News Stories


EXPERT AVAILABLE: Victims of Natural Disasters Can Experience Mental Health Challenges

MU Health Care psychiatrists discuss psychological effects in adults and children after natural disasters

Hands-on training prepares paramedics to treat rural patients

Roughly one out of every three Missourians lives in a rural area, and that means hospitals and doctors’ offices are often hours away. Emergency medical services, or EMS, providers play a crucial role in taking care of these patients.

MU medical students recognize patients as teachers

The Legacy Teachers™ program offers third-year medical students the opportunity to submit essays, artwork or poetry describing a patient they recognized as one of their greatest teachers — their Legacy Teacher.

Basketball fan battles back after life-threatening type of stroke

Life changed for Tara Montgomery on April 11, 2017. She collapsed at home and was rushed to the hospital, where doctors diagnosed a subarachnoid hemorrhage, a type of stroke. An aneurysm — a balloon-like bulge in a blood vessel — in her brain had ruptured. That caused blood to flow into the space between her brain and the surrounding membrane.

Missouri teacher sets good example with kidney donation to stranger

Right now, thousands of Americans are waiting for a kidney transplant. About one third of those donated kidneys will come from a living donor – typically a family member or friend of the recipient. However, that's not always the case.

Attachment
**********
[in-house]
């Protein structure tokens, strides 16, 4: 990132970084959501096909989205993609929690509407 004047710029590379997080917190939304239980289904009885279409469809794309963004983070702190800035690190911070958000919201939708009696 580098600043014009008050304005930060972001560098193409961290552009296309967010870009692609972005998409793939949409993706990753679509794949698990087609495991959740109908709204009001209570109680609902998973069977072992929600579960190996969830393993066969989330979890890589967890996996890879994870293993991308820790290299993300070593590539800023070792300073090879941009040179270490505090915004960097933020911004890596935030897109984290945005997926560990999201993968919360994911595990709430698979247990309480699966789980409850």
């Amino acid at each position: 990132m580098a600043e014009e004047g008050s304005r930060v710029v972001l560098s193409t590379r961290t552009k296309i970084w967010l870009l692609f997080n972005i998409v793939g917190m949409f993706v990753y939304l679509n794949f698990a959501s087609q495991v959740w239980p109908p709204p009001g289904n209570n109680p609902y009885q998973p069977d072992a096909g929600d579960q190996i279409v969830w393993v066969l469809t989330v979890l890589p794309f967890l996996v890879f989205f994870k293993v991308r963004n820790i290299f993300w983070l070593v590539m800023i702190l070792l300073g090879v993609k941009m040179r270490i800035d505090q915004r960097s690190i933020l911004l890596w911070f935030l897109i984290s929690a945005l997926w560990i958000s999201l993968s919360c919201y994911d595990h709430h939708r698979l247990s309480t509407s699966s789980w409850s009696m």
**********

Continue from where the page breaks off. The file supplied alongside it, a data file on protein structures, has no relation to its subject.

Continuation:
After Setting His Sights High, Missouri Man Beats Colorectal Cancer

Rick Wilson has been a tournament archer for more than 30 years. It was his love of the sport that helped him recover after a colorectal cancer diagnosis in 2012, and now, his target is educating others on the importance of colorectal cancer screening.

Cardiologist recommends smiling to improve heart health

While physicians typically prescribe medication, exercise and changes in diet, one heart specialist is also telling his patients to smile more. Anand Chockalingam, MD, a cardiologist at University of Missouri Health Care, recommends people smile 20 times an hour for better health.

Today’s Children Reach Bone Maturity Earlier, Study Reveals

Children born in the most recent century have bones that reach full maturity earlier – by nearly 10 months in girls and nearly seven months in boys – according to a new study from the University of Missouri School of Medicine.

HeartSpeed: Fast cardiac MRIs with the freedom to breathe

Cardiac magnetic resonance imaging is used to detect and monitor disease and evaluate the heart’s anatomy and function. However, the exams can last 45 to 90 minutes and require multiple 10- to 20-second breath holds by the patient. The procedure can be exhausting, particularly for patients with breathing difficulties who are unable to hold their breath.

Growth Hormone Shots a Grand Slam for Columbia Kid

Between the ages of 4 and 10, most kids grow about two inches a year. However, some require the help of growth hormone injections to catch up with their peers.